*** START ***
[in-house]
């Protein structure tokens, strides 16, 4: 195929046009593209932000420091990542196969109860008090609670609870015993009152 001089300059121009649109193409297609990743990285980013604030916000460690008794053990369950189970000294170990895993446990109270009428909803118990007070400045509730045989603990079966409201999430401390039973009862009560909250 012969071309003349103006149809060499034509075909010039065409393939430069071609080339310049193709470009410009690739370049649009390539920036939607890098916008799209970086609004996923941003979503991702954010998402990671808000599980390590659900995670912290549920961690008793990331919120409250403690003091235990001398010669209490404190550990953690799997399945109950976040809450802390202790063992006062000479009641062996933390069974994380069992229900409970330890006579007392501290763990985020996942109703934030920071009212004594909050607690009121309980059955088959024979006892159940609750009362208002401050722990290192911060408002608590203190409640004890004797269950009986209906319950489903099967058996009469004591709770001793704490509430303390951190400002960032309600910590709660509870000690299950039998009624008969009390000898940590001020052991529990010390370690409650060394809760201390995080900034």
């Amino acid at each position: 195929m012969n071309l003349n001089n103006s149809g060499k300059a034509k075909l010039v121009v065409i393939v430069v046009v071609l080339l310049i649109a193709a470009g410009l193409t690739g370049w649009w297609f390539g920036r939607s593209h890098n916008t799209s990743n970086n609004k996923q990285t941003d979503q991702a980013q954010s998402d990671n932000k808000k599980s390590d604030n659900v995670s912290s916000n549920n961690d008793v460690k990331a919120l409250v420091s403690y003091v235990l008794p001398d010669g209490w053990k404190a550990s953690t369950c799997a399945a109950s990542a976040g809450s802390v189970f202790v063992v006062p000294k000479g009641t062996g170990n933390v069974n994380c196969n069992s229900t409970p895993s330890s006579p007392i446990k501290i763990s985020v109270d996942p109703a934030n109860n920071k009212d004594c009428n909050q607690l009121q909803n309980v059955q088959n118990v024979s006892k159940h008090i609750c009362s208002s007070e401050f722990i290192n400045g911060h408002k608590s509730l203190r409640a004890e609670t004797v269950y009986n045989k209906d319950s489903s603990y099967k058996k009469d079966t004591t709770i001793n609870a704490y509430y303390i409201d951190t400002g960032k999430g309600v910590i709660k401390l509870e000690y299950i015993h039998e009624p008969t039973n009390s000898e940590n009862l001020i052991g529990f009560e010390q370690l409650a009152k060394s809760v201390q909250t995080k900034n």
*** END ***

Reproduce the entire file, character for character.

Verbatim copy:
[in-house]
């Protein structure tokens, strides 16, 4: 195929046009593209932000420091990542196969109860008090609670609870015993009152 001089300059121009649109193409297609990743990285980013604030916000460690008794053990369950189970000294170990895993446990109270009428909803118990007070400045509730045989603990079966409201999430401390039973009862009560909250 012969071309003349103006149809060499034509075909010039065409393939430069071609080339310049193709470009410009690739370049649009390539920036939607890098916008799209970086609004996923941003979503991702954010998402990671808000599980390590659900995670912290549920961690008793990331919120409250403690003091235990001398010669209490404190550990953690799997399945109950976040809450802390202790063992006062000479009641062996933390069974994380069992229900409970330890006579007392501290763990985020996942109703934030920071009212004594909050607690009121309980059955088959024979006892159940609750009362208002401050722990290192911060408002608590203190409640004890004797269950009986209906319950489903099967058996009469004591709770001793704490509430303390951190400002960032309600910590709660509870000690299950039998009624008969009390000898940590001020052991529990010390370690409650060394809760201390995080900034």
């Amino acid at each position: 195929m012969n071309l003349n001089n103006s149809g060499k300059a034509k075909l010039v121009v065409i393939v430069v046009v071609l080339l310049i649109a193709a470009g410009l193409t690739g370049w649009w297609f390539g920036r939607s593209h890098n916008t799209s990743n970086n609004k996923q990285t941003d979503q991702a980013q954010s998402d990671n932000k808000k599980s390590d604030n659900v995670s912290s916000n549920n961690d008793v460690k990331a919120l409250v420091s403690y003091v235990l008794p001398d010669g209490w053990k404190a550990s953690t369950c799997a399945a109950s990542a976040g809450s802390v189970f202790v063992v006062p000294k000479g009641t062996g170990n933390v069974n994380c196969n069992s229900t409970p895993s330890s006579p007392i446990k501290i763990s985020v109270d996942p109703a934030n109860n920071k009212d004594c009428n909050q607690l009121q909803n309980v059955q088959n118990v024979s006892k159940h008090i609750c009362s208002s007070e401050f722990i290192n400045g911060h408002k608590s509730l203190r409640a004890e609670t004797v269950y009986n045989k209906d319950s489903s603990y099967k058996k009469d079966t004591t709770i001793n609870a704490y509430y303390i409201d951190t400002g960032k999430g309600v910590i709660k401390l509870e000690y299950i015993h039998e009624p008969t039973n009390s000898e940590n009862l001020i052991g529990f009560e010390q370690l409650a009152k060394s809760v201390q909250t995080k900034n």